Revised Kinder Morgan review must meet a high bar to restore public trust
Groups react to Government's announcement today of revised review process for major energy projects
Burnaby – First Nations and environmental groups today welcomed the federal government’s announcement of a new “transition process” for projects under environmental review, including Kinder Morgan’s pipeline and oil tanker expansion proposal. However, more detail is needed to determine whether the new review will meet legal obligations to First Nations and succeed in restoring public trust.
Natural Resources Minister Jim Carr today acknowledged the work of rebuilding the regulatory process cannot be subject to arbitrary approval deadlines set by the previous government. Afterward the Union of BC Indian Chiefs, Living Oceans Society and Dogwood Initiative set out three key benchmarks for the new Kinder Morgan review:
- Nation-to-nation dialogue with First Nations affected by the proposed project, consistent with the government’s commitment to pursue a renewed relationship with Canada’s first peoples and to implement the United Nations Declaration on the Rights of Indigenous Peoples (UNDRIP). The government must obtain the free, prior and informed consent of affected First Nations before issuing federal permits;
- Science-based oil spill analysis including a risk assessment for spills within federal and provincial jurisdiction, with evidence supporting world-class spill preparedness and emergency response measures. More specifically this should include the National Academy of Science study on the effects of spilled bitumen, which the NEB has refused to allow into evidence;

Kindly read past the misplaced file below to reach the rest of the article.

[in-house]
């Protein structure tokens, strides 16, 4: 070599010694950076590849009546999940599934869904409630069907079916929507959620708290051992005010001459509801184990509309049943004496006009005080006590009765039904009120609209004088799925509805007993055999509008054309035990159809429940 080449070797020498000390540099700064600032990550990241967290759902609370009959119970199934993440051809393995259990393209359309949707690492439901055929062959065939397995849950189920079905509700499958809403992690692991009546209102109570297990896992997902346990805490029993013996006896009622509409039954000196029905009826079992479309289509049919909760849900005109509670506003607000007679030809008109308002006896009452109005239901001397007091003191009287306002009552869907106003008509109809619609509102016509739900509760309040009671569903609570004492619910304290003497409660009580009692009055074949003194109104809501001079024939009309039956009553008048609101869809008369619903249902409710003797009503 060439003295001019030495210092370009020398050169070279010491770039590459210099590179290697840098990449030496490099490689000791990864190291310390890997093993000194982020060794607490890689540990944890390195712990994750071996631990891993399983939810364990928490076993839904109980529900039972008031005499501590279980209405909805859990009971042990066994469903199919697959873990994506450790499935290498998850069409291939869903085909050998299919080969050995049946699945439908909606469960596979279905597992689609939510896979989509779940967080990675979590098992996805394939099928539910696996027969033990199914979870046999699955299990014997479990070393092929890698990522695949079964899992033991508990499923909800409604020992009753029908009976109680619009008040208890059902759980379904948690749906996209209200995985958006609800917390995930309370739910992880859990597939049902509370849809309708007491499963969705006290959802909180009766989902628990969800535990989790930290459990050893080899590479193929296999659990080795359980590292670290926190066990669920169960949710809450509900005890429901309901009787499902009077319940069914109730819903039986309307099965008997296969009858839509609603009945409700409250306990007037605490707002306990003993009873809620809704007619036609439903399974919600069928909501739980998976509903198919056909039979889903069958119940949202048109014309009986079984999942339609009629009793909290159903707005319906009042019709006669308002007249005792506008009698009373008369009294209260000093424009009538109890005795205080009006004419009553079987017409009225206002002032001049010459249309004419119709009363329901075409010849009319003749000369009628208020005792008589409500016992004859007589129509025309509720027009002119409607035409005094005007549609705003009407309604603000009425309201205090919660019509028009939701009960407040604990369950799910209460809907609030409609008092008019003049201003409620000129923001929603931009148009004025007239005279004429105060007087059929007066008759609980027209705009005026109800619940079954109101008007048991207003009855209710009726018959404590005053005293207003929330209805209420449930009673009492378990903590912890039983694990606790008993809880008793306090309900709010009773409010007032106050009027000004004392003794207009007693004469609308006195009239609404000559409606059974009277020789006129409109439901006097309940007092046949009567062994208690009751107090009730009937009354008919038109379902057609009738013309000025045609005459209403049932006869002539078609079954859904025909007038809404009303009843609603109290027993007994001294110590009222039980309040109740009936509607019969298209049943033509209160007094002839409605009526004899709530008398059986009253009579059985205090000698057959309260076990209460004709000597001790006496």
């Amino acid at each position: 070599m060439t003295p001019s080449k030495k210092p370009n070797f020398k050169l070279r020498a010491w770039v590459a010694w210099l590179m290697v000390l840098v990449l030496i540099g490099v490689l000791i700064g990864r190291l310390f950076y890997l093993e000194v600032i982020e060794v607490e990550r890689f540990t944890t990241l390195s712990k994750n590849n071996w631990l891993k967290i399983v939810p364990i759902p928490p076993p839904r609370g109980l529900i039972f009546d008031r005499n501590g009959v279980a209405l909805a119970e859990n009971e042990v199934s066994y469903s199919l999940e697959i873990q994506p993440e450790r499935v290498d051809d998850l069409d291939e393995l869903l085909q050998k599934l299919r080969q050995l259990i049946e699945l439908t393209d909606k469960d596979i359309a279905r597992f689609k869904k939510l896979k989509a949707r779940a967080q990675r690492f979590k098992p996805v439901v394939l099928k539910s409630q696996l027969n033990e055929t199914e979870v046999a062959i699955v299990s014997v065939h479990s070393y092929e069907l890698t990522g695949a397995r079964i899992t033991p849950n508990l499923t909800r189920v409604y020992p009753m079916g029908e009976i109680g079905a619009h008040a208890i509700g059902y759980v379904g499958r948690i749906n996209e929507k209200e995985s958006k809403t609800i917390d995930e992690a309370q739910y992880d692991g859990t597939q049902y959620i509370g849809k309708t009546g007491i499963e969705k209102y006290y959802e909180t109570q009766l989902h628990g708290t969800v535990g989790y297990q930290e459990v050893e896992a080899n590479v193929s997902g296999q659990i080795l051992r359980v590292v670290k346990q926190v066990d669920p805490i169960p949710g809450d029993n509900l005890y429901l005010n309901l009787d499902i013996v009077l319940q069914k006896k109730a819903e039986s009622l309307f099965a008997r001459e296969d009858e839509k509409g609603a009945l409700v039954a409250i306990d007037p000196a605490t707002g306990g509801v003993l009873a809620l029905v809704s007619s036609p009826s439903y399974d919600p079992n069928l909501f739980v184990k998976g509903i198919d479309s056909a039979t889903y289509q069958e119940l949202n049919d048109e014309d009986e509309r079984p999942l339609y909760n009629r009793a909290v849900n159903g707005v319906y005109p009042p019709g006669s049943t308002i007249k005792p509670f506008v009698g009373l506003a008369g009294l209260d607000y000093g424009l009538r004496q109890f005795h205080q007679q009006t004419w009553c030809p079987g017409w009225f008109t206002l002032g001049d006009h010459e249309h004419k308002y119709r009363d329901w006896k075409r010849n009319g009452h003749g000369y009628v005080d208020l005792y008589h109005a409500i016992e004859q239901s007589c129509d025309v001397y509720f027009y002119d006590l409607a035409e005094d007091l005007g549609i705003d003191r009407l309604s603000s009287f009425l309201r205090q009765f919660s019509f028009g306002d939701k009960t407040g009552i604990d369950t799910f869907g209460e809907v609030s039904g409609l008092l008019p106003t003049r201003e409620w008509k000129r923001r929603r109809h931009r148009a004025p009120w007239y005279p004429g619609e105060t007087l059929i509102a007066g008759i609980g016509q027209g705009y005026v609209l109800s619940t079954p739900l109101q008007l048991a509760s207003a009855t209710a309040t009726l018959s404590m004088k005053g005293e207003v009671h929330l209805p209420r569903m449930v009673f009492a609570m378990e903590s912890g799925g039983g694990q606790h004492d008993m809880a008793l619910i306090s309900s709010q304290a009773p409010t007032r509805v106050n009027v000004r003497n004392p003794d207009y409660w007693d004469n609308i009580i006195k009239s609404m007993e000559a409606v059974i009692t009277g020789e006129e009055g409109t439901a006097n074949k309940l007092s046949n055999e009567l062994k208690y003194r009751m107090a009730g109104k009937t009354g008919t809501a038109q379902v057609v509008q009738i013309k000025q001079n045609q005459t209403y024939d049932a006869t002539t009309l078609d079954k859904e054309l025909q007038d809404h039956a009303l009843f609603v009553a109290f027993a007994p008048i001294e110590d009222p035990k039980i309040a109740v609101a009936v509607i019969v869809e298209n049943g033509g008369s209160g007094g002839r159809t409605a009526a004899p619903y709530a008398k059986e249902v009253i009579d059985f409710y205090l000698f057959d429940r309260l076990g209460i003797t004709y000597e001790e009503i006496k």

- Meaningful participation in the review by the Canadian public.
“Kinder Morgan has made it blatantly clear that they are determined to break ground for this unwanted pipeline as soon as possible, however, there cannot be a deadline on meaningful consultation with First Nations that is consistent with international standards like the UN Declaration on the Rights of Indigenous Peoples,” stated Grand Chief Stewart Phillip, President of the Union of BC Indian Chiefs. “We have a sacred duty to steward these unceded territories in accordance with Indigenous Title, Rights and laws for our grandchildren. Our inherent, constitutionally-protected and judicially-recognized rights take precedence over Kinder Morgan’s arbitrary, self-serving construction deadline.”
“The fact is, diluted bitumen can sink in water,” said Karen Wristen of Living Oceans Society. “Oil spill technology has not caught up to the unique chemistry of this heavy crude. Until Kinder Morgan can demonstrate effective cleanup of a subsurface tanker spill, this project represents an unacceptable threat to the B.C. coast.”
“Today is a big step forward. It’s great to see the government listening to British Columbians and working toward fulfilling their election promises,” said Kai Nagata of Dogwood Initiative. “At the same time there are many for whom the risks of this project outweigh the rewards, including 50 intervenors over the past week of NEB hearings that have rejected the project outright. The government needs to hear those voices too.”